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World Champion for a moment

26 October 2013 5 Comments
















I make so secret of it, I aim to win my category in Hawaii. When this is destined to happen, will be revealed in good time. I continue my journey.

This year, just two weeks ago I raced the Hawaii Ironman for the fifteenth time. The Thursday before the race as I assembled everything I needed for the race on the spare bed in my hotel room, I had begun the final mental preparation for my 2013 race. All year I had been focussed on this week. Laying out all the gear is part of the pre-race ritual.

I focus a lot of my energy on body maintenance. Every week includes a 30min stretching session with my squad on Saturday morning before they swim. We do a 10min core strength routine before our Tues. Thurs and Sat sessions, and in the evenings before out Mon and Wed night swim sessions. An Ironman athlete must have good core strength and good flexibility. I do two one hour gym sessions every week.

Every week I treat Friday as my body maintenance day. I train in the morning, do light duties around home or office work, nothing too strenuous. Then I have a 3pm appointment for acupuncture, I rarely ever have massage, I find acupuncture more effective in releasing muscular tension and healing little aches and pains. Right after my acupuncture session I go to my 5.30pm Bikram yoga class. The combination of heat and stretches allows me to totally unwind and clear my mind of any outside thoughts. It’s almost like meditation.

Once every two weeks I visit my kinesiologist to be checked over for any nutritional deficiencies and for help in forming the right affirmations for my race.  I feel this is probably the best time spent in my preparation. On the Thursday before the race I sat down and wrote out my list of affirmations to be used in the race. Almost like a shopping list, or a recipe for a good race.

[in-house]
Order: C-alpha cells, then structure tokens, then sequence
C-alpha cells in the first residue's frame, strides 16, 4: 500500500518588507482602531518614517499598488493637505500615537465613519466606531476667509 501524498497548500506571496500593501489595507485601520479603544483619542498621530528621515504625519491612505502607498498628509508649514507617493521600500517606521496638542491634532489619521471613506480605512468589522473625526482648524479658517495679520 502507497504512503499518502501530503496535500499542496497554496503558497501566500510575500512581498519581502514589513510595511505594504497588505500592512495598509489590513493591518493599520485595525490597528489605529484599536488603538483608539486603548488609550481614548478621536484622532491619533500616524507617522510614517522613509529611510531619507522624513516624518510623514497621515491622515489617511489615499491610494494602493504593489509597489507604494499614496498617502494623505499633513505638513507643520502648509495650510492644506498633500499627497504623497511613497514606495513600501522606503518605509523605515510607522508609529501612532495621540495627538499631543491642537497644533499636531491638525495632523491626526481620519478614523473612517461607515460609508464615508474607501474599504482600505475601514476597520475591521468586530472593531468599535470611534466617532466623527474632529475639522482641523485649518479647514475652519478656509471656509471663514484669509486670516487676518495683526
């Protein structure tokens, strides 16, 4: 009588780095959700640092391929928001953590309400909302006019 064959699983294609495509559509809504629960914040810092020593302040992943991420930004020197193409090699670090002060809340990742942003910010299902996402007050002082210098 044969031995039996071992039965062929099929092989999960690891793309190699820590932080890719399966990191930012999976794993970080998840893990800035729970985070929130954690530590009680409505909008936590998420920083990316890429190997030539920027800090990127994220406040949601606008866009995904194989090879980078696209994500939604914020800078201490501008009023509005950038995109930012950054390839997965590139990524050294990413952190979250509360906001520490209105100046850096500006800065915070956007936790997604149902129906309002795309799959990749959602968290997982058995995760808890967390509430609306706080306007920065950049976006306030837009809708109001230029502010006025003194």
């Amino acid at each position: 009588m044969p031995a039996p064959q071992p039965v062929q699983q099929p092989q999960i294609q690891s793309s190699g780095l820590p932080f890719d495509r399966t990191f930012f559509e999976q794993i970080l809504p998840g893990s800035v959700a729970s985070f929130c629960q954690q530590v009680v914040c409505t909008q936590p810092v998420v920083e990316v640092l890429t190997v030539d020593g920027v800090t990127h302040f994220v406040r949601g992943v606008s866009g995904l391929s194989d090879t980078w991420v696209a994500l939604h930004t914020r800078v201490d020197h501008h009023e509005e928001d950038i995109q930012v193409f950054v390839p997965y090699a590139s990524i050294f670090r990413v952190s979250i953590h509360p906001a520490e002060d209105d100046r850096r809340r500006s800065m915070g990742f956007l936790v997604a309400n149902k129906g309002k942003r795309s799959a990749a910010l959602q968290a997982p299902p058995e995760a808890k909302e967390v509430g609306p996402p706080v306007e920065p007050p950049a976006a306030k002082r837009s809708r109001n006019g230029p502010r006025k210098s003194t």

I have found if I plan what thoughts I am going to favour in my race, I remove one of the question marks hanging over my race. I know what I am going to be focussing on before the starters gun sounds. I know what I am going to be focussing on in the first 200-300m when everyone is fighting for space. It’s too easy to become fearful at this stage of the race. Fear weakens your muscles. The right affirmations neutralise fear.

My swim went to plan. No emotional highs, no lows, just doing the job. I transitioned pretty quickly and when I reached the bike rack, one bike was missing. I was in second place. Back to doing the job, no point thinking about anyone else. The winds at Hawi were not as savage as I have seen them. I turned and picked up my special needs bag, I grabbed it and rode up the road to the top of the hill before stopping and placing the bottles on my bike. It’s too busy up close to the station.

The ride down to Kawahii was uneventful with no savage cross winds, the usual pattern is to almost get blown off the road in this section. Once at Kawahii the road climbs to the start of the Queen K highway, this year we had a steady headwind for 60km from here to T2. If you come to Hawaii expecting it to be hot and windy, you’ll never be disappointed. I lost another place about 20km from the end of the Queen K. I had no answer, he just rode past.